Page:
Amidst the coronavirus pandemic, Nakitta Faupula Ellis and Ezrym Ellis shared their experience of staying grateful for what they have after getting married and not being able to return to New Zealand.
“We are really happy that we got married. This feeling that we have is really nice. We didn’t get to go to New Zealand, but we are really happy with what we have,” explained Nakitta Faupula Ellis.
Faupula Ellis, a senior from Utah majoring in social work, and Ezrym Ellis, a senior from New Zealand majoring in exercise and sports science, described their experience of trying to get married amid the global pandemic. Due to the stay-at-home order, March 23 was the deadline for Hawaii to process marriage licenses. The couple shared, “We missed the deadline by one day.”
Faupula Ellis explained the process they went through to get married. The two needed to fill out the necessary information online and then submit it to a marriage license agent. After submitting their information, they needed to do an interview with a marriage agent, so the agent could print out the documents to allow them to be married.
Those documents were then given to the wedding officiator. Once all the previous steps were completed, the marriage certificate was created to show the couple is legally married.
However, marriage agents weren’t taking appointments until May 1, said Faupula Ellis. Regardless, Ezrym Ellis encouraged her to keep trying. Faupula Ellis said, “I thought it would be a dead end. I knew I needed to show faith and do my part because I knew that Heavenly Father had my back.
“I asked if there was any way to do our meeting virtually because we filled out everything online. We ended up doing it virtually through Zoom. She emailed the official document, and we reached out to our bishop on Tuesday.”
Two days later, on March 26, Faupula Ellis and Ezrym Ellis got married. However, they were uncertain about receiving their marriage certificate in time as their flight to New Zealand was leaving in just two days, and March 26 was a state holiday.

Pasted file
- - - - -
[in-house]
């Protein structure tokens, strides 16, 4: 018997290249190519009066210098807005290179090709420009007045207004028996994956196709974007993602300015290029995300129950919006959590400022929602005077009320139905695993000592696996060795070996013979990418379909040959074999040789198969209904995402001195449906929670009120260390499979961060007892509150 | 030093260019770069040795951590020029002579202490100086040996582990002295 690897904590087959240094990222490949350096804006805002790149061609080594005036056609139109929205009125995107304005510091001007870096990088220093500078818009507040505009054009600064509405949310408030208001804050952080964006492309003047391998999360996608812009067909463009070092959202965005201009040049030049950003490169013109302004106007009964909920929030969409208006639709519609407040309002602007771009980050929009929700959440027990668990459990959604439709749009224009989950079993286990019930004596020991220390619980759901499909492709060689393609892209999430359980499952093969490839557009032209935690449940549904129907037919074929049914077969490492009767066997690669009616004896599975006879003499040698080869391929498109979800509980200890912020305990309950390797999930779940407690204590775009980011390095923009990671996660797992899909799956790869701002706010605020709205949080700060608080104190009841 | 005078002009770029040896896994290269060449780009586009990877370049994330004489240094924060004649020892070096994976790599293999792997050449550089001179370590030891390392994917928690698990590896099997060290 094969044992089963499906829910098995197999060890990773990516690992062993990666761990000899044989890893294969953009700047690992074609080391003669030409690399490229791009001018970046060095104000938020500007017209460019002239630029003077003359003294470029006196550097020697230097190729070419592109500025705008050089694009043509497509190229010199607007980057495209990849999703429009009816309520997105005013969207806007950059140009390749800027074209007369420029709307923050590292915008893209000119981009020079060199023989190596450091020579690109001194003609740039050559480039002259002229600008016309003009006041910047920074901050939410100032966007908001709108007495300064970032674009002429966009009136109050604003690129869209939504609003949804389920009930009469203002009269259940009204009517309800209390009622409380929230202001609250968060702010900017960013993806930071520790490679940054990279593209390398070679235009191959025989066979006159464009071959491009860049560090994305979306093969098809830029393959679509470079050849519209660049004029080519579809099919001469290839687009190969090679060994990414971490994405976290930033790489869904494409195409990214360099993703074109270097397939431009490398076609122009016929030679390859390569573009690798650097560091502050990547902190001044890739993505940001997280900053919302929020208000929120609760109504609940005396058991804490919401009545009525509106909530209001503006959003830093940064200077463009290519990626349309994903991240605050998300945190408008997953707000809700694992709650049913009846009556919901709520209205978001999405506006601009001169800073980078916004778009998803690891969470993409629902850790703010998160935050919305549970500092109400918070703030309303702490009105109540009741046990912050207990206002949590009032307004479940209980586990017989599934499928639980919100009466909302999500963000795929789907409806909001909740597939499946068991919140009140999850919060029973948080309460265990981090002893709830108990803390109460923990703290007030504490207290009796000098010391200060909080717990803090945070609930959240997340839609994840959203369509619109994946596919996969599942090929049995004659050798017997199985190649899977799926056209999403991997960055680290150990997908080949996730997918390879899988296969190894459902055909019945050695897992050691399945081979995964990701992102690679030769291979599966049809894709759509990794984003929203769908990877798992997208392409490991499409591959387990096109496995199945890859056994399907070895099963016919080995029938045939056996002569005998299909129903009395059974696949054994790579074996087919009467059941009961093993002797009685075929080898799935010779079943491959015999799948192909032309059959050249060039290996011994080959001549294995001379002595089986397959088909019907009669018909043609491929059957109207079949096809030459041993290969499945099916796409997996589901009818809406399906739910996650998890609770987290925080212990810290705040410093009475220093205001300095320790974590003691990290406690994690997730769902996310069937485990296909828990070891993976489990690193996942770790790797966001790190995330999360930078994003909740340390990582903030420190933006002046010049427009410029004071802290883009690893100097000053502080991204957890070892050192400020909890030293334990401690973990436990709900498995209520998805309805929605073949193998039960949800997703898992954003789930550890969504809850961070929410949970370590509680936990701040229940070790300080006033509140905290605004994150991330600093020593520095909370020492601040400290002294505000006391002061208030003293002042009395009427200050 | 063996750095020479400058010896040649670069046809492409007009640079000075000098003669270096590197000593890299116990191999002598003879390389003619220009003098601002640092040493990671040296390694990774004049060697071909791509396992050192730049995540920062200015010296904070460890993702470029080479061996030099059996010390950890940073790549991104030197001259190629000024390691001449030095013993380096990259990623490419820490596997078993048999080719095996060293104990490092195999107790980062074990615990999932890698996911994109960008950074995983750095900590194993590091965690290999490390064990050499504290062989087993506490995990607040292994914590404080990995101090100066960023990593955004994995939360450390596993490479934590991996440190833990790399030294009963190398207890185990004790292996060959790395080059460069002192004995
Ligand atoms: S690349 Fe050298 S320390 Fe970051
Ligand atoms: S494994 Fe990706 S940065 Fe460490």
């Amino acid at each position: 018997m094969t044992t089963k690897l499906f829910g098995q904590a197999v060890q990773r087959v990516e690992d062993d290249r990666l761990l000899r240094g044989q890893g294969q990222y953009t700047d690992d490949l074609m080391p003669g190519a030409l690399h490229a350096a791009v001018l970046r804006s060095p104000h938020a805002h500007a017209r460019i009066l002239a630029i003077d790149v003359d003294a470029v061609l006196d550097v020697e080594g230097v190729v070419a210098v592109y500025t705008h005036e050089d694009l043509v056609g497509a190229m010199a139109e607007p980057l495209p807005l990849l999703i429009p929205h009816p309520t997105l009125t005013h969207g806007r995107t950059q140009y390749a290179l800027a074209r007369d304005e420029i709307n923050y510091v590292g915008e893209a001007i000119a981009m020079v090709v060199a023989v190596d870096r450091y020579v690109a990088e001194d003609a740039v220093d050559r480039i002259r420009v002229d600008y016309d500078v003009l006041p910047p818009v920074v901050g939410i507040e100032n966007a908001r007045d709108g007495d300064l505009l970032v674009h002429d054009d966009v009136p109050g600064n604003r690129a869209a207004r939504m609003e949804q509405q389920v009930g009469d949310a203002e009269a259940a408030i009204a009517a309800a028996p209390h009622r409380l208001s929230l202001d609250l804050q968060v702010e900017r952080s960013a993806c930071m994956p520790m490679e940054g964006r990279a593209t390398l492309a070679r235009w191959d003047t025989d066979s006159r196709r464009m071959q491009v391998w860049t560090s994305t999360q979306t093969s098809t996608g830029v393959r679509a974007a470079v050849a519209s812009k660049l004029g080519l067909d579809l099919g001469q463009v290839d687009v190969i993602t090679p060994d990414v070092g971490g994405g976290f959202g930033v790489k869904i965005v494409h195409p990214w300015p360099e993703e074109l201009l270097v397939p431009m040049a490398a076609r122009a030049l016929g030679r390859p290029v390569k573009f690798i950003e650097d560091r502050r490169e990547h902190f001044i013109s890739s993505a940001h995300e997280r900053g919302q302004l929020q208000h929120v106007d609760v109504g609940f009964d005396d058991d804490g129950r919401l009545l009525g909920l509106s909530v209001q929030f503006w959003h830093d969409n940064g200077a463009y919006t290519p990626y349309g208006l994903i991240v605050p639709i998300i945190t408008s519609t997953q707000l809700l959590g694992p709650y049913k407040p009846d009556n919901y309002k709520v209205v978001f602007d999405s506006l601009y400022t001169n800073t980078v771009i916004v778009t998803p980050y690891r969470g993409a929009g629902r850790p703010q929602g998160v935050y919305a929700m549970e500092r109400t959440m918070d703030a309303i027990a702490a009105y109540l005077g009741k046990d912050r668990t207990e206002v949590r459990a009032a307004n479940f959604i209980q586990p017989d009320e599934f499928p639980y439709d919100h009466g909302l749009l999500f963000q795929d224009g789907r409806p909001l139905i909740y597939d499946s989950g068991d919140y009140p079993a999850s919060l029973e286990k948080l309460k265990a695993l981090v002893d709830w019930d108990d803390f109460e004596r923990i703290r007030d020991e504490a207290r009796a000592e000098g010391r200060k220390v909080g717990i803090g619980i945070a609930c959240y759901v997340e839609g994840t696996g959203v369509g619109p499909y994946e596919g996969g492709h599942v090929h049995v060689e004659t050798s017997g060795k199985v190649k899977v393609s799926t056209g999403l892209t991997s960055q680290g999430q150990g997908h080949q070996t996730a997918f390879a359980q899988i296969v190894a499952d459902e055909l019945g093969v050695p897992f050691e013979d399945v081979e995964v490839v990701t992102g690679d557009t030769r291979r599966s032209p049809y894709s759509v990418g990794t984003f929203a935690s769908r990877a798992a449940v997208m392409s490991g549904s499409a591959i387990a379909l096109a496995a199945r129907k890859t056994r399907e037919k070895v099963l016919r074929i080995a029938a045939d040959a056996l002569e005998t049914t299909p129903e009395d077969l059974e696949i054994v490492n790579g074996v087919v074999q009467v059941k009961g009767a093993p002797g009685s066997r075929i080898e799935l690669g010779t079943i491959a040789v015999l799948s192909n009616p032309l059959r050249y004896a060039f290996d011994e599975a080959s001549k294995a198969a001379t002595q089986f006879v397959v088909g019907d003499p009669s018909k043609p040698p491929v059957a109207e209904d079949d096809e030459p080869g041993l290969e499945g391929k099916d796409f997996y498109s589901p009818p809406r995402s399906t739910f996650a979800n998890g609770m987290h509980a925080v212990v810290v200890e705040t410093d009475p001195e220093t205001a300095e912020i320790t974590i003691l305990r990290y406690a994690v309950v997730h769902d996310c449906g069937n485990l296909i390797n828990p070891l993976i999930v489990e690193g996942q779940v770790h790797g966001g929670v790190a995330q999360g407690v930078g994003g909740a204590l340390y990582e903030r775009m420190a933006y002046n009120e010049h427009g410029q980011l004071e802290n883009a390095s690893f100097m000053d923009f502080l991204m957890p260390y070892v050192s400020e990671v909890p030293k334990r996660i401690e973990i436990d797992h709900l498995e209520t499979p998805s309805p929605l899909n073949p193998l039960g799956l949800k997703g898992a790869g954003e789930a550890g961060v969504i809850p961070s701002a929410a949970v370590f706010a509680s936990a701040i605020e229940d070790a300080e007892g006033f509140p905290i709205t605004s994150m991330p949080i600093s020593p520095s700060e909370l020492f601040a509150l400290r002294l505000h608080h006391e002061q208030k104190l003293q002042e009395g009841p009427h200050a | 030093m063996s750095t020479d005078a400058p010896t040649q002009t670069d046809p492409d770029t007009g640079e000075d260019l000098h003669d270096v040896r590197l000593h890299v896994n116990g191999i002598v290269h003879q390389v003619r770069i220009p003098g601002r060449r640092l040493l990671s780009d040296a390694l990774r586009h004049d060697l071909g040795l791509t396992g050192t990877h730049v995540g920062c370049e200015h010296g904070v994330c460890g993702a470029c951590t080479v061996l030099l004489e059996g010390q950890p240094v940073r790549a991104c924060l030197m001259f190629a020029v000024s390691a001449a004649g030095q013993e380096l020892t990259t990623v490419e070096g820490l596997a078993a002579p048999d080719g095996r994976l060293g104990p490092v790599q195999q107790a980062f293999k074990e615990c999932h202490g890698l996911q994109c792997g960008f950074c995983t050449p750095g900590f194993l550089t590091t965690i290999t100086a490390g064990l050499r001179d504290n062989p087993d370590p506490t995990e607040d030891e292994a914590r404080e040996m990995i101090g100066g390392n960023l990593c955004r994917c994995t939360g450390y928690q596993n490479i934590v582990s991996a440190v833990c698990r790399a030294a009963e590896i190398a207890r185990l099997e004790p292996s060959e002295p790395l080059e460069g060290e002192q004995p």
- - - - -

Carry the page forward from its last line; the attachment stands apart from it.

Faupula Ellis said, “It came Friday night, right in the nick of time. I thought, ‘Man, Heavenly Father is on our side.’”
When they arrived at the airport, the airline would accept Ellis’s passport, but not Faupula Ellis’s because it was not a New Zealand passport.
According to the New Zealand government’s official travel website, a travel exception was made for spouses of all New Zealand citizens. However, as they checked in, Ezrym Ellis said the clerk told them, “The memo they received was only people with New Zealand passports or permanent resident visas were allowed on the airplane.”
Ezrym Ellis and Faupula Ellis spent the next three hours doing everything they could to make any contact possible with New Zealand embassies. However, as it was Sunday in New Zealand, and their lockdown had already begun, their options were limited.
“There was another student there with us, Lisa Agafili, and she couldn’t get on the airplane either because of having an Australian passport, even though she has lived in New Zealand her entire life. She tried her best to get on, but they just did not listen,” said Ezrym Ellis.
Lisa Agafili, a senior from New Zealand majoring in TESOL and Pacific Island studies, explained her experience in the airport. “Not being able to go wasn’t as frustrating as the airport staff. They had no empathy and didn’t really try. ... I honestly don’t mind staying here, but that experience was very annoying.”
Faupula Ellis said they were able to get a hold of the New Zealand emergency consular officer who apologized to the couple. The officer asked to be able to speak with the individual checking them in on the airline but was denied. “As we were about to give the phone to the check-in woman, she shouted, ‘No, we are closed.’”
Ezrym Ellis shared, “She told us there was no chance that we would get on, despite what the website said and what those in New Zealand were saying.”
At the airport, Faupula Ellis said they were “just really down and discouraged.” She said after talking about it, they were glad they could have been there with Agafili. “We were glad that she wasn’t there by herself, and she had other people who could understand what she was feeling.”
Following this experience, the couple said they tried to cheer themselves up with “a lot of prayers that night, and [we] sang a lot of hymns.”